The Last Post Ceremony commemorating the service of (202) Private John Simpson Kirkpatrick, 3rd Field Ambulance Australian Army Medical Corps, First World War

Place Middle East: Ottoman Empire, Turkey, Dardanelles, Gallipoli
Accession Number PAFU/824.01
Collection type Film
Object type Last Post film
Physical description 16:9
Maker Australian War Memorial
Place made Australia: Australian Capital Territory, Canberra, Campbell
Date made 19 May 2013
Access Open
Conflict First World War, 1914-1918
Copyright Item copyright: © Australian War Memorial
Creative Commons License This item is licensed under CC BY-NC
Copying Provisions Copy provided for personal non-commercial use
Description

The Last Post Ceremony is presented in the Commemorative area of the Australian War Memorial every day. The ceremony commemorates more than 102,000 Australians who have given their lives in war and other operations and whose names are recorded on the Roll of Honour. At each ceremony the story behind one of the names on the Roll of Honour is told. Hosted by Robyn Siers the story for this day was on (202) Private John Simpson Kirkpatrick, 3rd Field Ambulance Australian Army Medical Corps, First World War.

Speech transcript

Private John Simpson Kirkpatrick
KIA 19 May 1915
Photograph: A02826

Today, we remember and pay tribute to Private John Simpson Kirkpatrick.

John Simpson Kirkpatrick was born in Shields in Country Durham and joined the merchant marine at the age of 17. This led him to Australia, where, after jumping ship, he took a series of jobs ranging from cane cutting to coal mining. He enlisted in the AIF weeks after the outbreak of the Great War under the assumed name of John Simpson.

Simpson was posted to the 3rd Field Ambulance as a stretcher bearer and, to his great disappointment, was sent to Egypt for training instead of back to the United Kingdom. From there the Bearer Division of the 3rd Field Ambulance landed at Anzac Cove at 4.30am in the pre-dawn darkness of 25 April 1915. They landed under heavy shrapnel and rifle fire, but Simpson avoided being one of the casualties.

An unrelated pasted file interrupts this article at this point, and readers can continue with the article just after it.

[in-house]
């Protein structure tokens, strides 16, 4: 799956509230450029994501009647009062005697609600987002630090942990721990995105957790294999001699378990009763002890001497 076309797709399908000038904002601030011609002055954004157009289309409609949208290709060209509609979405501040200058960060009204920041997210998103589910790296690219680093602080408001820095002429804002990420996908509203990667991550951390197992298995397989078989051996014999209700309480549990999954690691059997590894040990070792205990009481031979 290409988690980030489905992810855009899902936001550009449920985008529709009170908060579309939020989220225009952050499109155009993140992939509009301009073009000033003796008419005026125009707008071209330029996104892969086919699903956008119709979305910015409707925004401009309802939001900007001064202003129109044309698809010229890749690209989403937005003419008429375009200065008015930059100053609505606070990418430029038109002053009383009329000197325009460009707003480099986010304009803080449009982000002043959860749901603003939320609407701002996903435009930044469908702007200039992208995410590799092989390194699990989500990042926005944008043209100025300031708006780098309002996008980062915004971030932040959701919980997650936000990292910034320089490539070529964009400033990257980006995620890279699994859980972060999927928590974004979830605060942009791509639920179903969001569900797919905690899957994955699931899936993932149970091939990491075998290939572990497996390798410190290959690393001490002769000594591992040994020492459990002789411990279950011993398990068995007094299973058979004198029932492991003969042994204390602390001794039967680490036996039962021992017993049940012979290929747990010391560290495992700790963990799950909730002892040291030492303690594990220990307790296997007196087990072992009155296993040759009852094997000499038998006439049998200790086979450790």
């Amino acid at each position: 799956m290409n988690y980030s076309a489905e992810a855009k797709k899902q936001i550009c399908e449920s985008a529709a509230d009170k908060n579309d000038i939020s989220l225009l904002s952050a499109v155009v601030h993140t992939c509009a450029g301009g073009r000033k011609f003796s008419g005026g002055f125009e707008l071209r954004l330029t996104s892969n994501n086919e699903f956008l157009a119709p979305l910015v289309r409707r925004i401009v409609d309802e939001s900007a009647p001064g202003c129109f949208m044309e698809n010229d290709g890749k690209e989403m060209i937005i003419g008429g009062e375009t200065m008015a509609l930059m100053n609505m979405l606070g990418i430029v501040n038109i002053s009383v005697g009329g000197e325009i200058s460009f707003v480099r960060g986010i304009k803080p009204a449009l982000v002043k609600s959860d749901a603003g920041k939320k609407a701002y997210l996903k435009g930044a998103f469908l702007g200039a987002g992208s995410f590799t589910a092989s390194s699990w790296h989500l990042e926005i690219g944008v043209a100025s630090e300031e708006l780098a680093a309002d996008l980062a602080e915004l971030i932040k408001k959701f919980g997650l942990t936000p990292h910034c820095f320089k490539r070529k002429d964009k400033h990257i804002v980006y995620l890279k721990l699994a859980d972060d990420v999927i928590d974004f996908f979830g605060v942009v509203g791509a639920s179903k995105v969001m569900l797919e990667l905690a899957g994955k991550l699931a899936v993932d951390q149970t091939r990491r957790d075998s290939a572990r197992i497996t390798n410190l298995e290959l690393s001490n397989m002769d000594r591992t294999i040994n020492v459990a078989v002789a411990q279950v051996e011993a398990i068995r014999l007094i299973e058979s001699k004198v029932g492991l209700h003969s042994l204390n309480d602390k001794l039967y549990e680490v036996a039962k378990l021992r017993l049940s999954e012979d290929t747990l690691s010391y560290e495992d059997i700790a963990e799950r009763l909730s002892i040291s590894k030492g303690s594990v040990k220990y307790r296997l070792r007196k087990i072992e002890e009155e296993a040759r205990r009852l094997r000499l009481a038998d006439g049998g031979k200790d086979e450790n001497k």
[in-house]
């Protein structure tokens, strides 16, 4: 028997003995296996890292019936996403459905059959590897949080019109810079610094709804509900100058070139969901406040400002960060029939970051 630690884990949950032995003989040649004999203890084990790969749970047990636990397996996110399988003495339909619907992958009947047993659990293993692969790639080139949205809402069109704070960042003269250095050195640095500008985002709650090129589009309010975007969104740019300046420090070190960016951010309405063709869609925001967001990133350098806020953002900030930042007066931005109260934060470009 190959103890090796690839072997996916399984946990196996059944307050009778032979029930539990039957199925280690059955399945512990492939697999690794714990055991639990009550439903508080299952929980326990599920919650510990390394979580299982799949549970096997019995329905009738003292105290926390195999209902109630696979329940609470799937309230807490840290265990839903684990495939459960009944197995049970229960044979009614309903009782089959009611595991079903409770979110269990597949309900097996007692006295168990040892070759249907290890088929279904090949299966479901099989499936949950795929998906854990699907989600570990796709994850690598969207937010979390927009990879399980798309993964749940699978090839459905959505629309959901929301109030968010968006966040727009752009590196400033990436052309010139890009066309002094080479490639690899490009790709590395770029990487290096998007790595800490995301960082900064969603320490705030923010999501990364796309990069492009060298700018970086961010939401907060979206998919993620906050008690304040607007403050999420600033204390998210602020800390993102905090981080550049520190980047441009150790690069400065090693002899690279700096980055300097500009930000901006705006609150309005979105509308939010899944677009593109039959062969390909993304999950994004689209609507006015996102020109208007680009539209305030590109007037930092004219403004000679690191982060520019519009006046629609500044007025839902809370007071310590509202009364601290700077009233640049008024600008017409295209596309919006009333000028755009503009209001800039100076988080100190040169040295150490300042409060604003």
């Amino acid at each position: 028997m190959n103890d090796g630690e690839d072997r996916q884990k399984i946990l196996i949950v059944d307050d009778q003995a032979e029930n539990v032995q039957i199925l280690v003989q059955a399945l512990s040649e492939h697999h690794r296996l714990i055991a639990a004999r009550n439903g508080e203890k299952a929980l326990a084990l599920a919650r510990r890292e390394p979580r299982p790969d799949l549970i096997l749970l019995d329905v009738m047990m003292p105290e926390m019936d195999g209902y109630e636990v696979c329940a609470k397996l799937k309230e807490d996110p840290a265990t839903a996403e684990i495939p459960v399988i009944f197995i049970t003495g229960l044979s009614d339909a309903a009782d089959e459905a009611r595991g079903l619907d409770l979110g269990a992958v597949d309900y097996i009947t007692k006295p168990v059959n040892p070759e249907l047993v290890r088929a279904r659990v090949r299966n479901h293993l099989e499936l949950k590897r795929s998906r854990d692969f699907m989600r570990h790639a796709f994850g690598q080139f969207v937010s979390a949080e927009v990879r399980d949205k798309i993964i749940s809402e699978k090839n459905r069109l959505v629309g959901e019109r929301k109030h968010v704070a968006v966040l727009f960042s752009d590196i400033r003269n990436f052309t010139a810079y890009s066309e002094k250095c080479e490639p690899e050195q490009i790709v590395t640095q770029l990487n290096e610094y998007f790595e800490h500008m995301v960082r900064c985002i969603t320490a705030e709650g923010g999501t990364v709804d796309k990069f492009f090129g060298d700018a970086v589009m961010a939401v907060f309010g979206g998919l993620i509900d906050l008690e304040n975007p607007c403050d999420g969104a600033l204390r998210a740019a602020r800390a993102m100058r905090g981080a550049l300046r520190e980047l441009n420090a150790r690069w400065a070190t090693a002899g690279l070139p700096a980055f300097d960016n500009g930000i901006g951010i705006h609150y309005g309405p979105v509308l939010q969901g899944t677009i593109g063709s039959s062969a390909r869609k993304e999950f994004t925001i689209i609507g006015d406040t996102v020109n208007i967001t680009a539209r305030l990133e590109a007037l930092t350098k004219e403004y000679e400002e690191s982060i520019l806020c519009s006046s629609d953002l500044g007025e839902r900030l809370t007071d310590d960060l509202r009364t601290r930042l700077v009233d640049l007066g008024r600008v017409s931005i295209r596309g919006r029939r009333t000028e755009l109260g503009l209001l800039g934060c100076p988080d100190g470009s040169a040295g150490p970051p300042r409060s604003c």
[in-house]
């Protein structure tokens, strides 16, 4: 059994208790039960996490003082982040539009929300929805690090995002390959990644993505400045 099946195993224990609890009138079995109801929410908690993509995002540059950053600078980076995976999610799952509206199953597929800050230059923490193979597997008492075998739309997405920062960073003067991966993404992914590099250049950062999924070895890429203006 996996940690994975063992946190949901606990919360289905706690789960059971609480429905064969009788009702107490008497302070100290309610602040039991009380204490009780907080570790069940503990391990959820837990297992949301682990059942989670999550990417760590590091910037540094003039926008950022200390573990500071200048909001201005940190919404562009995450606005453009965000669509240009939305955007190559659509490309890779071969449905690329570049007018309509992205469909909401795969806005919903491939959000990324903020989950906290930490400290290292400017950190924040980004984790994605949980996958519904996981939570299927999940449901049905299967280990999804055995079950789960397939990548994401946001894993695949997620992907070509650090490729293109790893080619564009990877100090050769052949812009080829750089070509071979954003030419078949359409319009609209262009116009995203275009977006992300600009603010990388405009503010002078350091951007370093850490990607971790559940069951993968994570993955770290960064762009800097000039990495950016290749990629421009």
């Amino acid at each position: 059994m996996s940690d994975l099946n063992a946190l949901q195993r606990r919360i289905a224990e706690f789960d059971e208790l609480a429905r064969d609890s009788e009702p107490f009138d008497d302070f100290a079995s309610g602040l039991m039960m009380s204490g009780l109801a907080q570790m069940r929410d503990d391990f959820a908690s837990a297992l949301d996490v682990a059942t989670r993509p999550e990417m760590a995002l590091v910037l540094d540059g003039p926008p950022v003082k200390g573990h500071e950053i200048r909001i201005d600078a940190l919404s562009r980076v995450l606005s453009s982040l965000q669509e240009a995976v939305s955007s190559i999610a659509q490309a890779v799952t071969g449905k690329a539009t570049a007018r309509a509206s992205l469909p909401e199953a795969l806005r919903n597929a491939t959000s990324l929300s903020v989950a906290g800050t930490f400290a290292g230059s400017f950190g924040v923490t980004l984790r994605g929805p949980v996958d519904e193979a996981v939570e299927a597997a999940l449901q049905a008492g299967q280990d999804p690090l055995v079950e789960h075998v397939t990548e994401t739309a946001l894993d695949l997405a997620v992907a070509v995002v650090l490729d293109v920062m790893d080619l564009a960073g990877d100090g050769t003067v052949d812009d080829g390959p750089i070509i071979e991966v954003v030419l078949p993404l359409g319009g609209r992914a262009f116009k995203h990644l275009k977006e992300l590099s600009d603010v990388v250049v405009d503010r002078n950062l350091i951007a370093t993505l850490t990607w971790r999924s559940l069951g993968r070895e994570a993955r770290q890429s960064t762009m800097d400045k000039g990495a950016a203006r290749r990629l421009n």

For several days following the landing there was great difficulty establishing a system to retrieve wounded men from the gullies and poorly-defined tracks above Anzac. The fighting units were muddled together and there was no specific information as to where the 3rd Field Ambulance could find men in need of assistance.

From the 26th Simpson took a donkey up Monash Valley to carry slightly wounded cases back down to the beach, a job he continued to do daily. This was an arduous journey that could take as long as three hours each round trip. He kept up this self-appointed task for three and a half weeks until, on 19 May 1915, he was shot suddenly by a sniper’s bullet and died aged 22.

John Simpson Kirkpatrick’s actions at Gallipoli earned admiration from the men who saw him then, and from the Australian nation ever after. He and his donkey, sometimes known as Murphy, at other times Duffy, are perhaps the most well-known pair of Australians from the First World War. Simpson’s three-week career on Gallipoli has come to represent much more to the Australian memory of what happened at Anzac.

His story has been used for propaganda and political purposes, and entered the canon of the Anzac spirit. But before he was a legend, John Simpson Kirkpatrick was one of the many men at Gallipoli doing their best in a muddled, dangerous situation. He was sadly missed by his mother and sister in South Shields, who were ever after proud of their boy.

His name is listed on the Roll of Honour on your left, along with around 60,000 others from the First World War, and his photograph is displayed today beside the Pool of Reflection.

This is but one of the many stories of courage and sacrifice told here at the Australian War Memorial. We now remember Private John Simpson Kirkpatrick, and all of those Australians who have given their lives in service of our nation.

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